The Park Record editorial, February 13-16, 2010
February 12, 2010
It takes a lot of character to be venerable but not stodgy, to be steeped in tradition and still receptive to change. So we understand, sometimes, why the 116-year-old International Olympic Committee has a hard time adapting to certain modern trends. But we would expect that an organization dedicated to sportsmanship and fairness would understand and eagerly embrace something as basic as gender equality.
Apparently, though, the IOC is still struggling with that concept.
After a decade of jumping through every possible athletic and legal hoop, women ski jumpers are still not welcome at the Winter Games.
Three of their male counterparts on the U.S. Ski Team qualified Friday at Whistler Olympic Park (among them, Park City resident Anders Johnson) but the dedicated female jumpers who have competed and trained beside them around the world are relegated to the sidelines.
Being grounded for the 2010 Olympics is a particularly bitter pill for the 15 women who fought a valiant court battle to break down one of the last gender barriers of the Winter Olympics. Ski jumping is the last men-only winter event and the women had high hopes that the Canadian government would stand up to the IOC.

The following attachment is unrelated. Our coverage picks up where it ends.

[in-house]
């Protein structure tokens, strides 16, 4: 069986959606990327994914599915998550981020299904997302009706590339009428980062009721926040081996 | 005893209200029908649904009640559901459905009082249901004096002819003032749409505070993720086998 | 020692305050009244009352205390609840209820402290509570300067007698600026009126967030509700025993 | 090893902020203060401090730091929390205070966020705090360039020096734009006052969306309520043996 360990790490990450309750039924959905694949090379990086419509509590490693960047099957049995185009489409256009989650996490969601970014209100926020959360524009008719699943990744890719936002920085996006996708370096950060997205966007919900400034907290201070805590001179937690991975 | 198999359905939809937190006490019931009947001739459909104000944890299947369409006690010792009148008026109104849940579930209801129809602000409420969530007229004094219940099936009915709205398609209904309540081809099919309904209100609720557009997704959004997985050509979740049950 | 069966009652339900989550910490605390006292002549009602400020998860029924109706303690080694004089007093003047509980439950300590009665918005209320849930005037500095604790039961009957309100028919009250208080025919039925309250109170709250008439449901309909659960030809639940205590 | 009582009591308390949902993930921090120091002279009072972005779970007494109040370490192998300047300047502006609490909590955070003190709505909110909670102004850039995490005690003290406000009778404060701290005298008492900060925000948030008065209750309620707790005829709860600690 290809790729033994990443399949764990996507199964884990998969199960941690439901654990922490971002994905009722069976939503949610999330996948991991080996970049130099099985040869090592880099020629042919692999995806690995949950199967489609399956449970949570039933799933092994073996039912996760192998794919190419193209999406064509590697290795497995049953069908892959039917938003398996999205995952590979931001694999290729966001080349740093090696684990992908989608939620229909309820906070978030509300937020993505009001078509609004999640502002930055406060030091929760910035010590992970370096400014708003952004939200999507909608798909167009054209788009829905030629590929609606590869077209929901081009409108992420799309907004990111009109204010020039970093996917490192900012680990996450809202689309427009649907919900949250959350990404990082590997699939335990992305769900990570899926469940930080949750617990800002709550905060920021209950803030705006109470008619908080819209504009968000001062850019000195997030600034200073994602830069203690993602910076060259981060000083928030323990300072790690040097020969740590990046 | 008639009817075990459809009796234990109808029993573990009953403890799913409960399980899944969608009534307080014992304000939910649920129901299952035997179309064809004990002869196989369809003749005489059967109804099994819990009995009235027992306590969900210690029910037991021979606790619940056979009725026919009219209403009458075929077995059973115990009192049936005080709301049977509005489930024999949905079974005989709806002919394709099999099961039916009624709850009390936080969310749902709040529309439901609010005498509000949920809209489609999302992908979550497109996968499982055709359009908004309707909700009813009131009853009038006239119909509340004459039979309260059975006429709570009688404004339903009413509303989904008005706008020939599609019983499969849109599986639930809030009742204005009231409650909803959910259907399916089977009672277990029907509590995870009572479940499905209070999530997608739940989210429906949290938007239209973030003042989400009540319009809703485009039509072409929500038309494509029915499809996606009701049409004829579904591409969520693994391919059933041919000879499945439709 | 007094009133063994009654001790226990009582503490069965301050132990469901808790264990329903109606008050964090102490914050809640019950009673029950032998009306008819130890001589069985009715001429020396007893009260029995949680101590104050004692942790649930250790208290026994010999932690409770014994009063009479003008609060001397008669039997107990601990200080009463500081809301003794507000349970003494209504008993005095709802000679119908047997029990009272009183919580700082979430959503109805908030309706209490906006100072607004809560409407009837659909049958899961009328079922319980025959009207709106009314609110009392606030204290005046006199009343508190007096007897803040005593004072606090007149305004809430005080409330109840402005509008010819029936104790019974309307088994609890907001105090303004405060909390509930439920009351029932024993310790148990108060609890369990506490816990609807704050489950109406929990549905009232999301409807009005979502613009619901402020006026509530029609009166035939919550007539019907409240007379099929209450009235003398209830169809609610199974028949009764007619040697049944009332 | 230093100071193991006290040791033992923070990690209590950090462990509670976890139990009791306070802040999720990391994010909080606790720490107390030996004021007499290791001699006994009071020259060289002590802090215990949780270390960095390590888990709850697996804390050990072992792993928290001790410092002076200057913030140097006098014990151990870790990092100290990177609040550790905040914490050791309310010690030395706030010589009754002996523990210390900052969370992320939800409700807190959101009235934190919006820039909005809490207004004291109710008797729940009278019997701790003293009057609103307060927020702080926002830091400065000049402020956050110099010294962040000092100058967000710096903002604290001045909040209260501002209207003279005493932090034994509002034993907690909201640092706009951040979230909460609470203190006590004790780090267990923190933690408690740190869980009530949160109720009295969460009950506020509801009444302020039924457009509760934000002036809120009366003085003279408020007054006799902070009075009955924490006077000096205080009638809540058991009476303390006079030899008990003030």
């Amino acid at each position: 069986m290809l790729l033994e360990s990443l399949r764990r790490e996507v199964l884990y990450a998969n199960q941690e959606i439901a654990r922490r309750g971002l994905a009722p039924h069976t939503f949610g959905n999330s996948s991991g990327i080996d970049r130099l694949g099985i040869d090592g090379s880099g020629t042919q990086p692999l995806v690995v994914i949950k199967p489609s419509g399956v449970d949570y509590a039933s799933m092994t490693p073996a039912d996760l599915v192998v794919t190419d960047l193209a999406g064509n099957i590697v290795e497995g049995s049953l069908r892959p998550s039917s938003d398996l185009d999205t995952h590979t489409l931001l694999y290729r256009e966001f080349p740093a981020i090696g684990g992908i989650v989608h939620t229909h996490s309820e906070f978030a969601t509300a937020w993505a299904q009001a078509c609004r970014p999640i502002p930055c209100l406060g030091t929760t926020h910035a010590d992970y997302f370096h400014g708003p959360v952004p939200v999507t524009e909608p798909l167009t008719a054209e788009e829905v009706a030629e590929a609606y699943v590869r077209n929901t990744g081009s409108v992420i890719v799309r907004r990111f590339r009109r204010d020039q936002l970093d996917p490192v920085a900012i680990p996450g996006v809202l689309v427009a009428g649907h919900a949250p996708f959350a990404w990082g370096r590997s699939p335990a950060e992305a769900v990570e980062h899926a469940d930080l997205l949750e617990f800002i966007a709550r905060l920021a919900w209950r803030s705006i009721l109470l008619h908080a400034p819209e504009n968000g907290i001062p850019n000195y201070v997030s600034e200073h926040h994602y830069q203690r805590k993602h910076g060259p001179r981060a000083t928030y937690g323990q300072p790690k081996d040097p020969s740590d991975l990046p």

Even after the jumpers took their case to Canada’s highest court, the IOC refused to budge, snuffing the young athletes’ Olympic ambitions for another four years.
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Thanks to the IOC’s outdated principles, Lindsey Van, the world champion in 2009, will miss her chance to earn an Olympic medal.
The IOC’s decision to exclude women from competing shows that the organization is still struggling to keep up with the times. There have been some forward strides highlighted by the IOC’s willingness to include snowboarding as a bona fide Olympic sport. But allowing men to jump while not offering the same opportunity to women is unconscionable.
While Anders Johnson is flying over the Olympic crowds this week, his sister Alissa, also a world renowned jumper, will be watching from the bleachers. We thought that kind of story went out of style in the 1970s when women’s liberation was still considered a radical idea.